1. The elements like N (ls2, 2s2, 2p1, 2py, 2p1) and P ( l s 2 2s 2 2p 6 3 s2 3p 1 3p 1 3p 1) have  configurations in which orbitals belonging to same sub-shell are exactly half-filled. Such  configurations are quite stable and consequently, require more energy for the removal of electron. Hence, their ionization energies are relatively high.



Let us now, study the variation of ionization energy across the period and along the group of representative elements on :be basis of above factors.
 Variation Across the Period

In general, the value of ionization energy increases with e increase in atomic number across the period. This can be attributed to the fact that moving across the period from left  right,

(i) nuclear charge increases regularly;

(ii) addition of electrons occurs in the same energy level;

(iii) atomic size decreases.


Thus, due to the gradual increase in nuclear charge and simultaneous decrease in atomic size, the attractive force between the nucleus and the electron cloud increases. Consequently  the electrons are more and more tightly bound to the nucleus. This results in the gradual increase in ionization across the period. The ionization energies of the ments of 2nd periods are given in Fig. 6.9.

On carefully examining the values given in Fig. 6.9, wed some exceptions within the period. These can be explained on the basis of other factors governing ionization energy .

(i) There is an increase in ionization energy from Li to Be. This is due to increased nuclear charge and smaller atomic size.

Fig. 6.9. Variation of ionization energies

     among elements of 2nd period.


(ii) There is a decrease in the value of ionization energy from Be to B inspite of increased nuclear charge. The effect of increased nuclear charge is cancelled by (a) greater penetration of 2s electron as compared to 2p electron: (b) better shielding of 2p electrons by the inner electrons. Thus. 2p electron of boron is relatively less tightly held by its nucleus in comparison to 2s electrons of Be .


(iii) There is a regular increase in ionization energy from B to C to N. It is again due to gradual increase of nuclear charge and decrease of atomic size.


(iv) There is slight decrease in ionization energy from N to O. It is attributed to the relatively stable configuration of the nitrogen due to a half filled 2p-orbital. In the nitrogen atom three 2p-electrons are present in different atomic orbitals (Hund’s rule) whereas in the oxygen atom, two of the four 2p-electrons are present in the same 2p-orbital resulting in an increased electron-electron repulsion. Therefore, it is easier to remove one of the 2p-electron from oxygen than it is, to remove one of the 2p-electrons from nitrogen.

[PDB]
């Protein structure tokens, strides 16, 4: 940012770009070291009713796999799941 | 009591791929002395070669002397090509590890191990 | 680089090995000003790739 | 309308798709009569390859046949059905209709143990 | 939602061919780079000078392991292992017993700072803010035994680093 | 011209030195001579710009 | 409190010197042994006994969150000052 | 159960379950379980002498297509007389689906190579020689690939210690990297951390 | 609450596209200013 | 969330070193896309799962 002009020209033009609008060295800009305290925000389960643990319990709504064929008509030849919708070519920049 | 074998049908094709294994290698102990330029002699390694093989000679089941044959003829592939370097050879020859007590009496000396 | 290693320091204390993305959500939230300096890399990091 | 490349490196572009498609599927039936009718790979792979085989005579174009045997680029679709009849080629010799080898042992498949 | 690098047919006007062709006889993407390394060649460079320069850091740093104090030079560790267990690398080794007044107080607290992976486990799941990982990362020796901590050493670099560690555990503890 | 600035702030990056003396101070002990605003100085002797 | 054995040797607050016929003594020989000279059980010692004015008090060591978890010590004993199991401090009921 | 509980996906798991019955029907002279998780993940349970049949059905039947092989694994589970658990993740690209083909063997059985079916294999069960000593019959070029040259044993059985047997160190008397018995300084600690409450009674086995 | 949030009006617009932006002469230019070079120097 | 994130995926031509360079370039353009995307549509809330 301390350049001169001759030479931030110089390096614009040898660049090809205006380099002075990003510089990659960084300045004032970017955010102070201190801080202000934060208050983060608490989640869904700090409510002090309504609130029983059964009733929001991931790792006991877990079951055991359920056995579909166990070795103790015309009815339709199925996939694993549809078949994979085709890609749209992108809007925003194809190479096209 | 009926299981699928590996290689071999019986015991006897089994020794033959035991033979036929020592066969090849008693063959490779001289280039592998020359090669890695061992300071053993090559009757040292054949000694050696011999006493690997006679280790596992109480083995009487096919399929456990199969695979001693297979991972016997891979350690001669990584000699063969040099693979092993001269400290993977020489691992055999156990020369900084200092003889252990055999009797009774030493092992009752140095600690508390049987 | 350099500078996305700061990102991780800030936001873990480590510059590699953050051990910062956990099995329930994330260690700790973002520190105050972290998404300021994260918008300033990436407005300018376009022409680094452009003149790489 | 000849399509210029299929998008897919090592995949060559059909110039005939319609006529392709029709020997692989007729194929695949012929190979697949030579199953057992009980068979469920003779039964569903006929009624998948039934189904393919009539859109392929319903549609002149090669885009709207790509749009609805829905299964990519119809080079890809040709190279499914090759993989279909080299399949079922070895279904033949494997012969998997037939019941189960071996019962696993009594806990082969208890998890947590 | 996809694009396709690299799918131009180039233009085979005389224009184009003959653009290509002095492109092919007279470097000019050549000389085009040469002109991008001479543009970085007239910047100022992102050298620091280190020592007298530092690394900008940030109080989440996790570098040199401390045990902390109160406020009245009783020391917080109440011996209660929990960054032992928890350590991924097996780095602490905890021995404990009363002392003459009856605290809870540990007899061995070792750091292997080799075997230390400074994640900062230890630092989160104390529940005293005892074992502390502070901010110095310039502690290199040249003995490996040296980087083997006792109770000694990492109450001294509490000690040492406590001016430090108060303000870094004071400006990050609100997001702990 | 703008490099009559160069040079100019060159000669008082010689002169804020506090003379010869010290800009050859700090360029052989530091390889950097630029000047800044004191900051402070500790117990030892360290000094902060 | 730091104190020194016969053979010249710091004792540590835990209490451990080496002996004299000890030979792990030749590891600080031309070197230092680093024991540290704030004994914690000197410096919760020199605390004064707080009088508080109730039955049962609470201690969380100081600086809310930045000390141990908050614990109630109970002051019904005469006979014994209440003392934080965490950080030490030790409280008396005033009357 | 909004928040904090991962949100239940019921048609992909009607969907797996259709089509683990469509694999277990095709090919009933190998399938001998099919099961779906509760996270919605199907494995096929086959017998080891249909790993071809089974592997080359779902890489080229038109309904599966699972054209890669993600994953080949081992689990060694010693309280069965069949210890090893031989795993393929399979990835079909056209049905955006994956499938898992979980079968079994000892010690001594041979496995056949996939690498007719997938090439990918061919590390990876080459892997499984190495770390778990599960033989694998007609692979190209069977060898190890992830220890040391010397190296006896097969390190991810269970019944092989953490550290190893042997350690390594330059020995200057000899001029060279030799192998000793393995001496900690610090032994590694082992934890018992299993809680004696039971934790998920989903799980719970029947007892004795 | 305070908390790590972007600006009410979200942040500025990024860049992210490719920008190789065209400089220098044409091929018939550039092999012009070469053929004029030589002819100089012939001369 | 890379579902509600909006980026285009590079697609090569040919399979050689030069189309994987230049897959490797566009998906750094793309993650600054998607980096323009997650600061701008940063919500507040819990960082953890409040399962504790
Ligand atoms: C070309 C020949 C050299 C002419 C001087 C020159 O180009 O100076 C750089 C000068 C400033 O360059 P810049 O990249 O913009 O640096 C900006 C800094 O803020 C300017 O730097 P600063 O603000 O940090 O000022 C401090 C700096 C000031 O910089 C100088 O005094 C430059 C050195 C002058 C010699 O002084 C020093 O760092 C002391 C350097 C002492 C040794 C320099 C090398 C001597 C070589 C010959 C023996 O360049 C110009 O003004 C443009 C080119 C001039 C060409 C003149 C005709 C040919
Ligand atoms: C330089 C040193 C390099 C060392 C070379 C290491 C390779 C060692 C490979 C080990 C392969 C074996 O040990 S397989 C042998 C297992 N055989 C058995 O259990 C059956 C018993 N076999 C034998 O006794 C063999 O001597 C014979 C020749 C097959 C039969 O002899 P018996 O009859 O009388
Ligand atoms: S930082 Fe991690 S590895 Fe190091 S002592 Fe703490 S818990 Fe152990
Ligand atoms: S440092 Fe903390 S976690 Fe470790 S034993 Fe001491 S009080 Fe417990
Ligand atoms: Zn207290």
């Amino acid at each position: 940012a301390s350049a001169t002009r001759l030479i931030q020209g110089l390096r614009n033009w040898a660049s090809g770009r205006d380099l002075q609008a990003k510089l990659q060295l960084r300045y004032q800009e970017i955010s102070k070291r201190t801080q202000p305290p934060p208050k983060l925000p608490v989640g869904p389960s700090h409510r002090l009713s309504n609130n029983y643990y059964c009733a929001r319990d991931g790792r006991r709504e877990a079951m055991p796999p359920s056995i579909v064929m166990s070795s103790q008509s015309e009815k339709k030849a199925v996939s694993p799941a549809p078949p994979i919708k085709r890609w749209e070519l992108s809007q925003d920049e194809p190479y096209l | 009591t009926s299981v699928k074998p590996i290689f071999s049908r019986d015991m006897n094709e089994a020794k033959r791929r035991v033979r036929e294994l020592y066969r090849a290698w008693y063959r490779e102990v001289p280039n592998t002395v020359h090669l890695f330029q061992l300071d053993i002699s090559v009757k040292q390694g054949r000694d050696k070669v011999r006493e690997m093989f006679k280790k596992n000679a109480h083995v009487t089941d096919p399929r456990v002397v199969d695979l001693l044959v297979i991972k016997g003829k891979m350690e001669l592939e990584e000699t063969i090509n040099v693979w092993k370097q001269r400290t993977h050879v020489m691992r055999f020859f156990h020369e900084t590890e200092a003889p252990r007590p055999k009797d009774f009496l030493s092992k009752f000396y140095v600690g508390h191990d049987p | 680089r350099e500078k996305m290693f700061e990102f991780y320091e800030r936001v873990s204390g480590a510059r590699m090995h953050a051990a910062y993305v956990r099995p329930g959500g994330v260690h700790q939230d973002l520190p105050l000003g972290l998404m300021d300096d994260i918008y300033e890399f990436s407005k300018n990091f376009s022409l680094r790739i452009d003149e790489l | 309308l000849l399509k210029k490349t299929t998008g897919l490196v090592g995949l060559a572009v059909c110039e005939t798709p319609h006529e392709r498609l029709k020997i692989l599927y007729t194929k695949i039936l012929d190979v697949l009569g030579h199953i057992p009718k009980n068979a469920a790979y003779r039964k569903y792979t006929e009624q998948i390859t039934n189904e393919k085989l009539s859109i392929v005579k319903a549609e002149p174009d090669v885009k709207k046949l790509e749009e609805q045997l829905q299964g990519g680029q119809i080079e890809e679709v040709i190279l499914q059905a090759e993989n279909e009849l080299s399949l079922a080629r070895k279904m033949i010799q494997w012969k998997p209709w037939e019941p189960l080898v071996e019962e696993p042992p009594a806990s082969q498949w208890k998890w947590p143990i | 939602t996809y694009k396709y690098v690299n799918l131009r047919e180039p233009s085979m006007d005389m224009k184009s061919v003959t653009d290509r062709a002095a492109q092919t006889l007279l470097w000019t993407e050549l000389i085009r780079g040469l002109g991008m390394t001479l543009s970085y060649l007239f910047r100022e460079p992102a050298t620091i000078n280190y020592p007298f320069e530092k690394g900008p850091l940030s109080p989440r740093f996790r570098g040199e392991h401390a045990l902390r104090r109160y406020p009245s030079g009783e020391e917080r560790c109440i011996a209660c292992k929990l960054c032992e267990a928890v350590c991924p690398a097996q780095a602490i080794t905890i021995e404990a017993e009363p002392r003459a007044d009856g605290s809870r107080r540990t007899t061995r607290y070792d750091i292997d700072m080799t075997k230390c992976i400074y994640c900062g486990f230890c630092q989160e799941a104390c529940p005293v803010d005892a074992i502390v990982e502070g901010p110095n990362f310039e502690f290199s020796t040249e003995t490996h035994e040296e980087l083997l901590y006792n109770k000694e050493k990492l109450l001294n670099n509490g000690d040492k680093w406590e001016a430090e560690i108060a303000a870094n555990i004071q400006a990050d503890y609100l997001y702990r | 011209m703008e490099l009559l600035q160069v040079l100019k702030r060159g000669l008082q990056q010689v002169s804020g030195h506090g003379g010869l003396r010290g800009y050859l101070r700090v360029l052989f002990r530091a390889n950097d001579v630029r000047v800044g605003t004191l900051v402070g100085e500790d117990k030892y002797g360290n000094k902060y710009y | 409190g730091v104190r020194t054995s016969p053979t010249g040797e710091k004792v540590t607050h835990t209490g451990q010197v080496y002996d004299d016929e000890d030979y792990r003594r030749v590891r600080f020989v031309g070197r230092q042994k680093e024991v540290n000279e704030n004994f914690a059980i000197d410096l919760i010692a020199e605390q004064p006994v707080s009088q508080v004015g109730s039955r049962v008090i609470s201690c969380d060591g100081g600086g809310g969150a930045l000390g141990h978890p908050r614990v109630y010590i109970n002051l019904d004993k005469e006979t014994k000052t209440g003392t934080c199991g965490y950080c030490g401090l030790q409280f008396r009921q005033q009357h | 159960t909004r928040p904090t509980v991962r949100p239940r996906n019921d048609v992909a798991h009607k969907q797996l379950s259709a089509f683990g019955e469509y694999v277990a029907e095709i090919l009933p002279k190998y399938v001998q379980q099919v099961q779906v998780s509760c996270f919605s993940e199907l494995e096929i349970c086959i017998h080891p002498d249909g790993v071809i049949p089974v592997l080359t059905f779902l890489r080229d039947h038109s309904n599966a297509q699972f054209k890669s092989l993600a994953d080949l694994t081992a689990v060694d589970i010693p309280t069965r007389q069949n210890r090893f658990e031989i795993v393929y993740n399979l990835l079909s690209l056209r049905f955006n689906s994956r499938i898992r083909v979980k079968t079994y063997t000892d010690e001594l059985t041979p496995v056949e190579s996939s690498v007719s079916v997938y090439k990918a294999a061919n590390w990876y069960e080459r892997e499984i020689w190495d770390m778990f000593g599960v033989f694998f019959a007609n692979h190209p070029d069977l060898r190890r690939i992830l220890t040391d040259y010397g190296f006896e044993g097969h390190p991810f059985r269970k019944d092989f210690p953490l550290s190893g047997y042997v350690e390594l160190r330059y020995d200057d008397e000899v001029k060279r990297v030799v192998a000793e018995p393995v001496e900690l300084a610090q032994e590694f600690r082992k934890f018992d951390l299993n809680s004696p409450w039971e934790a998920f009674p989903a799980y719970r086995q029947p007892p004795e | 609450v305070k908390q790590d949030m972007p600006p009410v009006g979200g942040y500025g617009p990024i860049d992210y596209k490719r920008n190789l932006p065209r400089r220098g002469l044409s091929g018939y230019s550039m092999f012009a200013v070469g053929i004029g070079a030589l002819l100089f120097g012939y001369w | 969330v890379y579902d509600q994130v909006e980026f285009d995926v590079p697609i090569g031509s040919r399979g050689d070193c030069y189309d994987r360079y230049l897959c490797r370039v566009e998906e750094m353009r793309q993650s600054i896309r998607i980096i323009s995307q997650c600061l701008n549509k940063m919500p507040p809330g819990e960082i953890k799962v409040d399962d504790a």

(v) There is an expected increase in ionization energy from O to F to Ne.


Variation in a Group


The values of ionization energies of elements decrease regularly with the increase in atomic number within a group.

The values of ionization energies of the elements of group 1 have been represented graphically in Fig. 6.10.

Fig. 6.10. Variation of ionization energy among elements of group 1.


The decrease in the value of ionization energy within the group can be explained on the basis of net effect of the following factors:


As we move down the group there -is:

(i) A gradual increase in the atomic size due to progressive addition of new energy shells;

(ii) Increase in the shielding effect on the outermost electron due to in’2rease in the   number of inner electrons.


The nuclear charge also increases but the effect of increased nuclear charge is cancelled by the increase in atomic size and the shielding effect. Consequently, the nuclear hold on the valence electron decreases gradually and ionization energy also decreases. The variation of first ionization energy as a function of atomic number for elements with atomic number up to 60 have been shown in Fig. 6. 1 1 . The maxima in the curve represents noble gases which means that the

ionization energies of noble gases are highest- within their periods. The minima in the curve represent alkali metals which implies that ionization energies of alkali metals are the lowest

within their respective periods.

Fig. 6.11. Ionization energies of elements up to Z = 60.




Example 6.8  From each set, choose the atom which has the largest ionization energy and explain your answer

(i) F, 0, N.       (ii) Mg, P, Ar.

(iii) B, Al, Ga.


Solution . (i) F has the highest ionization energy among F, 0 and N because it has smallest size and highest nuclear charge. In general, ionization energy increases as we go from left to right in a period.


(ii) Ar (a noble gas) has the highest ionization energy among the elements Mg, P and Ar because it has stable electronic configuration and maximum nuclear charge.


(iii) B, AI and Ga belong to group- 13. Among these elements B has the largest ionization energy because on moving down a group, from top to bottom, ionization energy decreases. B is the first element of group 13.


Example 6.9. Out of Na+ and Ne which has higher ionization energy ? Explain why.

Solution. Na+ has higher ionization energy than Ne. Na+ and Ne are isoelectronic species. However, the nuclear charge in Na+ is more than in Ne. Hence, the electrons are more tightly held in Na+ and it has higher ionization energy.


Example 6. 10. How do you explain that 31 Ga has slightly higher ionization energy than 13Al, although it occupies lower position in the group ?

Solution.      13AJ : 1s2, 2s2, 2p6, 3s2, 3pl

13Ga : ls2, 2?, 2p6, 3s2, 3p6, 3d10, 4s2, 4p1


In Ga, the 10 electrons present in 3d-sub-shell do not shield the outer electrons from the nucleus effectively. As a result, effective 1uclear charge in Ga increases. This explains why ionization energy of Ga is slightly more than that of 13Al.